Carl Lundblad originally found the bird on 12/23/2018.
LOCALITY OF OBSERVATION
Hells Gate State Park, Nez Perce County, Idaho.
HABITAT WHERE THE BIRD WAS OBSERVED
Snake River riparian
SIGHTING DURATION, CONDITIONS, and EQUIPMENT USED
Bird observed for 20 minutes (~ 5 minutes in Idaho). Weather: mostly overcast, calm winds, temps ~upper 30s. Optics used: Eagle 10x42 binoculars, Swarovski 25-50x spotting scope, and Canon 7D M2 DSLR with 300mm F4L lens.
DID YOU TAKE NOTES?
Yes, later the same day
DID YOU CONSULT A FIELD GUIDE OR OTHER REFERENCE WORK?
Yes, later the same day
WHICH GUIDE(S) OR REFERENCE(S): DID YOU CONSULT?
HawkWatch International Raptor ID app.
DESCRIPTION OF THE BIRD(s)
Small, compact Buteo with short , blunt tipped wings and relatively short tail. Bold and thick black-and-white tail banding, remiges weakly banded, buffy-washed underwing, chest streaked brown, belly with brown barring, and brown upper parts all dark with no hints of red or white. Mixture of new adult and retained juvenile remiges are visible in some photos.
BEHAVIOR OF THE BIRD(s)
First observed in powered flight crossing the Snake River from Washington to Idaho. Wing beats deep, choppy, and relatively quick. The bird perched in a small tree on the Idaho side of the river before making an unsuccessful hunting attempt to the ground. After ~5 minutes, the bird flew back across the Snake River into Washington where it remained for the duration of my sighting. Once in Washington, the bird perched in a small tree and then made a successful hunting attempt to the ground on a hillside, capturing and consuming a small rodent. After consuming its prey, the bird returned to the same perch tree where it remained.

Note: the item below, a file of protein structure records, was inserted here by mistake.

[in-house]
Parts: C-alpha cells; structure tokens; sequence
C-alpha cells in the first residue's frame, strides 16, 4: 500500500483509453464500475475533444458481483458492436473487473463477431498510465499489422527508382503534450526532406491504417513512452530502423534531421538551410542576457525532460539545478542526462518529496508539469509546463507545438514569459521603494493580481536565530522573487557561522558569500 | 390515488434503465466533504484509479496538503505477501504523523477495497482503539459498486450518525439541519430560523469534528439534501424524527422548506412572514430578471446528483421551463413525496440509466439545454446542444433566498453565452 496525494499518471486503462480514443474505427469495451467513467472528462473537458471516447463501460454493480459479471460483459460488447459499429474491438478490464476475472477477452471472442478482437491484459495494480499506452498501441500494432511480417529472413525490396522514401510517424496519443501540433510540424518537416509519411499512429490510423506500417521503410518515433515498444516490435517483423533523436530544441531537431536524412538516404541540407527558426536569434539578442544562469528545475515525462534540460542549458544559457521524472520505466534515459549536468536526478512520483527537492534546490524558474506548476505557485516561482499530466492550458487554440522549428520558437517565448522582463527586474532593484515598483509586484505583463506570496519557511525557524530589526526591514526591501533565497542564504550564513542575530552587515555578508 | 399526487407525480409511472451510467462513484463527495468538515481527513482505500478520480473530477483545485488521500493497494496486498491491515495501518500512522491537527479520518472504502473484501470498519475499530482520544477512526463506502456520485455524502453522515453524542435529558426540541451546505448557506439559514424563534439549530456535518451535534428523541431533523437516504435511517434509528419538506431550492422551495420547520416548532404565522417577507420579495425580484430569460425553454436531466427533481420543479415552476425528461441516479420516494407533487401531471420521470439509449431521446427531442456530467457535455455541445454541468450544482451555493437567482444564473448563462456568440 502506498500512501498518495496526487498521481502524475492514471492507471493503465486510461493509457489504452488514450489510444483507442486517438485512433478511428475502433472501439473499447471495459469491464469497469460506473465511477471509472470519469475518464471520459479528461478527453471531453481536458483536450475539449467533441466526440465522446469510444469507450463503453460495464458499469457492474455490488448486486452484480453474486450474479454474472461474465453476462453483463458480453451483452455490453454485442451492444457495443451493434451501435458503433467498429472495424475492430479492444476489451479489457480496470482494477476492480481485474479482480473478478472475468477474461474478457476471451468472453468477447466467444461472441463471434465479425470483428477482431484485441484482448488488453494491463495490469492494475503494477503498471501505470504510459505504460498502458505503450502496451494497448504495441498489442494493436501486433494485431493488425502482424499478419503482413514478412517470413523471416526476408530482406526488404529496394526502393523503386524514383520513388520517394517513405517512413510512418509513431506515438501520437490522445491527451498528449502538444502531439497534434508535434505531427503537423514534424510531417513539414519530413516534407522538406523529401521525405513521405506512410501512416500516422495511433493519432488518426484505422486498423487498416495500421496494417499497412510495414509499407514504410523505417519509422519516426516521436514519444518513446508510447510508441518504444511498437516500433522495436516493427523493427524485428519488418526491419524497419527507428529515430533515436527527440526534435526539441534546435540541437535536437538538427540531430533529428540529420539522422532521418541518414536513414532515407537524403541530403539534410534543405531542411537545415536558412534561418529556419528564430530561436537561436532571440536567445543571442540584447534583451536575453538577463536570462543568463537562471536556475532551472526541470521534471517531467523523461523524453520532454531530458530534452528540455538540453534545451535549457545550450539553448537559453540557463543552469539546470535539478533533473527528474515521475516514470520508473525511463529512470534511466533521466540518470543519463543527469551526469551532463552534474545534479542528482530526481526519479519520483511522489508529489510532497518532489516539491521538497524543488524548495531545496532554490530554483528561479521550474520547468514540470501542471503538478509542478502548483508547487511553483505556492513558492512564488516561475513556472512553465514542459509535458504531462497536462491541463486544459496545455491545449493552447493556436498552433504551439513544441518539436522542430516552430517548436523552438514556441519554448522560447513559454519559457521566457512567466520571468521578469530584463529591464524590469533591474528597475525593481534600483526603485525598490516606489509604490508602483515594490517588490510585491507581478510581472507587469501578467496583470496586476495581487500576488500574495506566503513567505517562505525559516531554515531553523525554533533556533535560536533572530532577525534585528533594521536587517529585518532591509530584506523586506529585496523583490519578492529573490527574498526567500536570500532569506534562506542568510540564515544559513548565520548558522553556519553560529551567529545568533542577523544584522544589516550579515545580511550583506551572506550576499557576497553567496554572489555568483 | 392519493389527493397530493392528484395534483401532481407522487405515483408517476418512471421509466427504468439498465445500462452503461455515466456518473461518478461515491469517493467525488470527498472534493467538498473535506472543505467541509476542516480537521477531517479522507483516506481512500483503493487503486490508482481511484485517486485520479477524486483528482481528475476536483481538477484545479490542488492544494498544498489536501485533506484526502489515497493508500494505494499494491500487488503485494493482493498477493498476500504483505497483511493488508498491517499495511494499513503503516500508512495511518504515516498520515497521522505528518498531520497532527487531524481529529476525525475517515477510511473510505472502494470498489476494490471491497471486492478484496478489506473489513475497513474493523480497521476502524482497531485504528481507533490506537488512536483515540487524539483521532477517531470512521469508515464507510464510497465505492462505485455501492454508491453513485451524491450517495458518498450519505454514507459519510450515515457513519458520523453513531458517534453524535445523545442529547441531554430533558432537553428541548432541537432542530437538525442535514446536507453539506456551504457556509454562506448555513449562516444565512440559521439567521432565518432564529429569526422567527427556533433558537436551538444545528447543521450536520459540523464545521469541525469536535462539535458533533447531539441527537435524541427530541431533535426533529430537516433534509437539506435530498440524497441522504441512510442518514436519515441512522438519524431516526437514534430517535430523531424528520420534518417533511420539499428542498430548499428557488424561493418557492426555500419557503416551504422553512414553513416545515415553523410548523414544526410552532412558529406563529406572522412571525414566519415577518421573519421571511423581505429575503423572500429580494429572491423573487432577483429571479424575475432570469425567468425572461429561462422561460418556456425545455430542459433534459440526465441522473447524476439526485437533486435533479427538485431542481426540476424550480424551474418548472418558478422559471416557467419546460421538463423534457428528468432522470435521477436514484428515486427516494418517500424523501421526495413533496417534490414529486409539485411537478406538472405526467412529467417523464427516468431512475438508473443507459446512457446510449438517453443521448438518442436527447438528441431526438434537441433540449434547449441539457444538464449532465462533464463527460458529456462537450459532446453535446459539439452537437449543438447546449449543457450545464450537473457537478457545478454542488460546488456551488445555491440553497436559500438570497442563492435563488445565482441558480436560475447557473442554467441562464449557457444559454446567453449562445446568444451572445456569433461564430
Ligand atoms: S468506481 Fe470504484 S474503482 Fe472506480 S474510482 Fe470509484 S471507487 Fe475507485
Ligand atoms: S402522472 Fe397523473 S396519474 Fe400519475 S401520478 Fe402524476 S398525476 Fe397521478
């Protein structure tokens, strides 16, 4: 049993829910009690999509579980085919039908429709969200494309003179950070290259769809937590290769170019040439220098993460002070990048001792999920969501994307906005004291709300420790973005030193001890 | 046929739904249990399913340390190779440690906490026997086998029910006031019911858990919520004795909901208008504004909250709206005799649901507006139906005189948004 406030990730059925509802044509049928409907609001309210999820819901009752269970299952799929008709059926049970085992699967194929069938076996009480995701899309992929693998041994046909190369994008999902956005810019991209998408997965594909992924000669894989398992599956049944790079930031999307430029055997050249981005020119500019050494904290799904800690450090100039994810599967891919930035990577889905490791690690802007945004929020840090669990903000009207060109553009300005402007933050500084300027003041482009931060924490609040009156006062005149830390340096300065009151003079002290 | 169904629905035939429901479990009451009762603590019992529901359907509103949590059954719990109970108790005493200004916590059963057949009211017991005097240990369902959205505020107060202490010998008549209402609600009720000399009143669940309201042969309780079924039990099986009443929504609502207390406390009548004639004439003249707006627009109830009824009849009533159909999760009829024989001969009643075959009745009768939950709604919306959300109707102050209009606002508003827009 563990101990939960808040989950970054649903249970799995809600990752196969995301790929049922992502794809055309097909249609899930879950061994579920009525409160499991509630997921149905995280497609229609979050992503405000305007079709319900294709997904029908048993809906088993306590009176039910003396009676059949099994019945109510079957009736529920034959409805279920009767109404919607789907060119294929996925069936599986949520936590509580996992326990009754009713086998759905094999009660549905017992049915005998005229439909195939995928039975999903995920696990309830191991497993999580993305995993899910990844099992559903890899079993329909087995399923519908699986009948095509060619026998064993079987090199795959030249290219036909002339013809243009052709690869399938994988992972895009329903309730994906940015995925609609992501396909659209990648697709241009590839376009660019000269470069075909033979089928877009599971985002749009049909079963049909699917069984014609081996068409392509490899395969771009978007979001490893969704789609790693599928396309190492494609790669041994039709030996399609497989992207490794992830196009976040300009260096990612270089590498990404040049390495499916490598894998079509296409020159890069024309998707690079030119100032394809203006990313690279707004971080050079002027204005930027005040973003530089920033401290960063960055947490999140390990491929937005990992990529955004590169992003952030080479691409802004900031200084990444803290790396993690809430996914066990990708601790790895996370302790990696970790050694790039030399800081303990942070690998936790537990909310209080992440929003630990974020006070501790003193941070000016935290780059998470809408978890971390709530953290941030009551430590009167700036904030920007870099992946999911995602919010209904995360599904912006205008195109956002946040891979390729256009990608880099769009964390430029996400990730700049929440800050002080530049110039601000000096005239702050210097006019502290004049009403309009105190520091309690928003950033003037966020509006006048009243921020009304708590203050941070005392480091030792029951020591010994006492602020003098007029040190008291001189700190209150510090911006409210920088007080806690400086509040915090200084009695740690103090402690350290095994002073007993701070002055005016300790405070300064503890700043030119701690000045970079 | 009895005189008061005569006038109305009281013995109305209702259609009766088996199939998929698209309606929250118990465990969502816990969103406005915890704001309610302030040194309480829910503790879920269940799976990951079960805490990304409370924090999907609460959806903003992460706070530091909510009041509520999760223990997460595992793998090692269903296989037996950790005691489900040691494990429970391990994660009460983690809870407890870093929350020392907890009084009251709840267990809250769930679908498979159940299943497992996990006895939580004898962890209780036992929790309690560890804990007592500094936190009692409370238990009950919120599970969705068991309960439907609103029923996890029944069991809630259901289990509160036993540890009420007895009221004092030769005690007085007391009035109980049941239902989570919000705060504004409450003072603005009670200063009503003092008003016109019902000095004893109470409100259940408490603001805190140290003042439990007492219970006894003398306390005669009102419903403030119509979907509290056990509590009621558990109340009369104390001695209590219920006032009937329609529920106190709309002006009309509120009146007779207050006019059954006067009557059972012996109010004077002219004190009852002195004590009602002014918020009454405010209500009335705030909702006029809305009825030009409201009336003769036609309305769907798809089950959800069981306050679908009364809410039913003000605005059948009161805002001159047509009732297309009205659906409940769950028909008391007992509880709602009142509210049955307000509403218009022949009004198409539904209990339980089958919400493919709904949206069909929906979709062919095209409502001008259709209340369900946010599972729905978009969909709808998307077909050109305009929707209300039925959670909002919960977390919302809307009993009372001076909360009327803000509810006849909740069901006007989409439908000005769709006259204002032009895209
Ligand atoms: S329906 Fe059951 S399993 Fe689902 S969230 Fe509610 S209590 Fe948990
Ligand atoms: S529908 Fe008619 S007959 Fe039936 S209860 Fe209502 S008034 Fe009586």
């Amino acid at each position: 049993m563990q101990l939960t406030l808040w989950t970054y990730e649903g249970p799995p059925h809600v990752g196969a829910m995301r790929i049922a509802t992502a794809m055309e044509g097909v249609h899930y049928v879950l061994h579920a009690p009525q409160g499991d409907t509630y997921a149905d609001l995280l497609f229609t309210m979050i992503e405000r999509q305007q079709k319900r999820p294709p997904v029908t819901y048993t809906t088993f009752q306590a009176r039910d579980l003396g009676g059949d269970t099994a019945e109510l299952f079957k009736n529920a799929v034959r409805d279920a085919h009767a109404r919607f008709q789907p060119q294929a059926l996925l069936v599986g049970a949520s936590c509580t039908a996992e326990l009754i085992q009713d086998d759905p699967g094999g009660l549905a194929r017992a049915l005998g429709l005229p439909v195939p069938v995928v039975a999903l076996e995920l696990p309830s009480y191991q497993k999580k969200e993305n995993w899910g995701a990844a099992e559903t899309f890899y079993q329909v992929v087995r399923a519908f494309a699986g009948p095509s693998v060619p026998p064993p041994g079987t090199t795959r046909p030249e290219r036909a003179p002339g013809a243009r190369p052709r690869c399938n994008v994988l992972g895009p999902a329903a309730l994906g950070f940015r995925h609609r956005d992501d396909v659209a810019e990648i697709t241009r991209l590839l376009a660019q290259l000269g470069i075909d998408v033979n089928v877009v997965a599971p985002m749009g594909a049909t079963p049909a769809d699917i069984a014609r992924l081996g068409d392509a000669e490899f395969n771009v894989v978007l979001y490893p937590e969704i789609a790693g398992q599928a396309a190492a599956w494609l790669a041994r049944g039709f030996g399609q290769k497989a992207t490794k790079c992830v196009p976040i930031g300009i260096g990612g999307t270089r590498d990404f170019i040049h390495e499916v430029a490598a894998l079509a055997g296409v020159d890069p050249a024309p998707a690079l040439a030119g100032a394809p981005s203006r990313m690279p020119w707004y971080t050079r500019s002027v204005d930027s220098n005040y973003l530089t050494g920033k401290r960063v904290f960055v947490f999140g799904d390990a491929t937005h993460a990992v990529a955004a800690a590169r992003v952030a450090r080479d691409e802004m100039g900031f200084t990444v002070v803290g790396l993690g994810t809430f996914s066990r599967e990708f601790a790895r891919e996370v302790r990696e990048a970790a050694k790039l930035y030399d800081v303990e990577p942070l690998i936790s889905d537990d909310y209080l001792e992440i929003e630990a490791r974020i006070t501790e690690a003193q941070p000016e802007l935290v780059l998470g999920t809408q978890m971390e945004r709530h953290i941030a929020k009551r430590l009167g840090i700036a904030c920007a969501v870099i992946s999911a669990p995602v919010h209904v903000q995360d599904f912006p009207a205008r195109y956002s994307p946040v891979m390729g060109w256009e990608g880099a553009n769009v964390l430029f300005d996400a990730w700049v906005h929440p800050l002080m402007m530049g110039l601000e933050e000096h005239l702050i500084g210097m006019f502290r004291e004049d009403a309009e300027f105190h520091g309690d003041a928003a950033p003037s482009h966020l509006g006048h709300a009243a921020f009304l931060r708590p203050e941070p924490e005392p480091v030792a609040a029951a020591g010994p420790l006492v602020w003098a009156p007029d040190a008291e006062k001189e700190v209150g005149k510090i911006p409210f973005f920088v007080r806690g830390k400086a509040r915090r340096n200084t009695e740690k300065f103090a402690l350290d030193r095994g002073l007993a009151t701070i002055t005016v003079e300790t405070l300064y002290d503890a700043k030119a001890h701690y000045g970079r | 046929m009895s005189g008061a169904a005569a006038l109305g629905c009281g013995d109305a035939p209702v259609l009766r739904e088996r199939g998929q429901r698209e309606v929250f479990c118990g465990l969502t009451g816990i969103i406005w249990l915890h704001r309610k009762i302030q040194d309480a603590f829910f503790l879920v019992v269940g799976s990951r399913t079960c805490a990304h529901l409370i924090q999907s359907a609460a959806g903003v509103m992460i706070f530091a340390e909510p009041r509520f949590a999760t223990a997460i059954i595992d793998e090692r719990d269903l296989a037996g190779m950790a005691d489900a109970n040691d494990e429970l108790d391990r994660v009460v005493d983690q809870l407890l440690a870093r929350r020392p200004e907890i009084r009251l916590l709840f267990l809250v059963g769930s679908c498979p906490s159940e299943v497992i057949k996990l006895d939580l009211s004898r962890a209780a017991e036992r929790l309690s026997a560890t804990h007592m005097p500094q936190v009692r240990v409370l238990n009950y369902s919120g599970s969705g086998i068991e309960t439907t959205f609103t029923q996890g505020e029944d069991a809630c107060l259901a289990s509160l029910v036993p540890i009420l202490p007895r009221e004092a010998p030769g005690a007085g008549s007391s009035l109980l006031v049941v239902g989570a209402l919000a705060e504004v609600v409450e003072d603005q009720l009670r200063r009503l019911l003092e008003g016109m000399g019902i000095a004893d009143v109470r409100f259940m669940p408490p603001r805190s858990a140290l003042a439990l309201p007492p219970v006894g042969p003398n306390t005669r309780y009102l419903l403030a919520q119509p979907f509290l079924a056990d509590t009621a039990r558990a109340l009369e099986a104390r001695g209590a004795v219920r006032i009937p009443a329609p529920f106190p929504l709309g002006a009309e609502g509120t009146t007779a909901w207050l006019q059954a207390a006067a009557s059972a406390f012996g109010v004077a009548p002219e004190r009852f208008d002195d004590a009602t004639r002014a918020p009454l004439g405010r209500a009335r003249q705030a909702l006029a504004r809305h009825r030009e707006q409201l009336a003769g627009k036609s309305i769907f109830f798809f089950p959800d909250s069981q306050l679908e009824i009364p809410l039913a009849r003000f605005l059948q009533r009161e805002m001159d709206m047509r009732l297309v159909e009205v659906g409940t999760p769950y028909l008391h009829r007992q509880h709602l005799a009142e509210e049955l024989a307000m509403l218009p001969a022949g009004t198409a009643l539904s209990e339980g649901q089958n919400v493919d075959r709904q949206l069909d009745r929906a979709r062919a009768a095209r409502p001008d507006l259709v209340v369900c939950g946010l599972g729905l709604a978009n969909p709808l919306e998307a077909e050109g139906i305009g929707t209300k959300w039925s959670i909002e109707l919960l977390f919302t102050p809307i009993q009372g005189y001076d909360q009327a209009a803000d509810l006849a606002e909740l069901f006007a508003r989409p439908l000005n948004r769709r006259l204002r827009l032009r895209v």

HOW AND WHEN DID YOU POSITIVELY IDENTIFY THE BIRD, AND WHAT CLINCHED THE IDENTIFICATION FOR YOU?
I did not positively ID this bird until reviewing photographs at home later on the day of the observation and consulting the "HawkWatch International Raptor ID app". The boldly banded tail, weakly banded remiges, solidly dark-brown upper side, and buffy washed underwings with little markings clinched the ID (see below for species eliminated).
HOW DID YOU ELIMINATE SIMILAR SPECIES? WHAT WERE THEY?
Similar species: Red-shoulder Hawk, Cooper's Hawk.
Red-shouldered Hawk eliminated due to lack of black-and-white banding in the remiges, and lack of any red or white hues on the upper side of the bird.
Cooper's Hawk eliminated due to boldly banded black-and-white tail and brown banding/barring on frontside mixed with white (adult Cooper's Hawk would show dense reddish barring on front). The bird in question is no doubt an adult (molt limit obvious) so adults of both these species can be eliminated.
WHAT IS YOUR EXPERIENCE WITH THIS (AND SIMILAR) SPECIES?
Experience with Broad-winged Hawk at various western North American fall migration sites (including Corpus Christi, Texas) -- 23 day-sightings representing >15,000 individuals.
Experience Red-shouldered Hawk from Utah, Nevada, California, Texas, and Florida -- ~50 individuals IDed.
Extensive experience with Cooper's Hawk from breeding, migration, and wintering grounds -- over 350 day-sightings of COHA representing thousands of individuals..
DESCRIBE YOUR GENERAL BIRDING EXPERIENCE
I have been birding intensively since 2014, and have been an active ornithologist since 2007.
ADDITIONAL INFORMATION (If any)
Hells Gate SP eBird checklist with photos: https://ebird.org/view/checklist/S51033388
WERE PHOTO(S), VIDEO, AND/OR AUDIO OBTAINED FROM THIS SIGHTING?
FIRST ROUND VOTING:
Description and photos support identification of Broad-winged Hawk.
Description and photos are diagnostic
The photos prove that this was a Broad-winged Hawk.
Photos and description are good.
Very well documented
Excellent description and diagnostic photos make for an easy “accept” vote.
The photos diagnostically indicate Broad-winged Hawk. Would discuss further but the photos are unambiguous.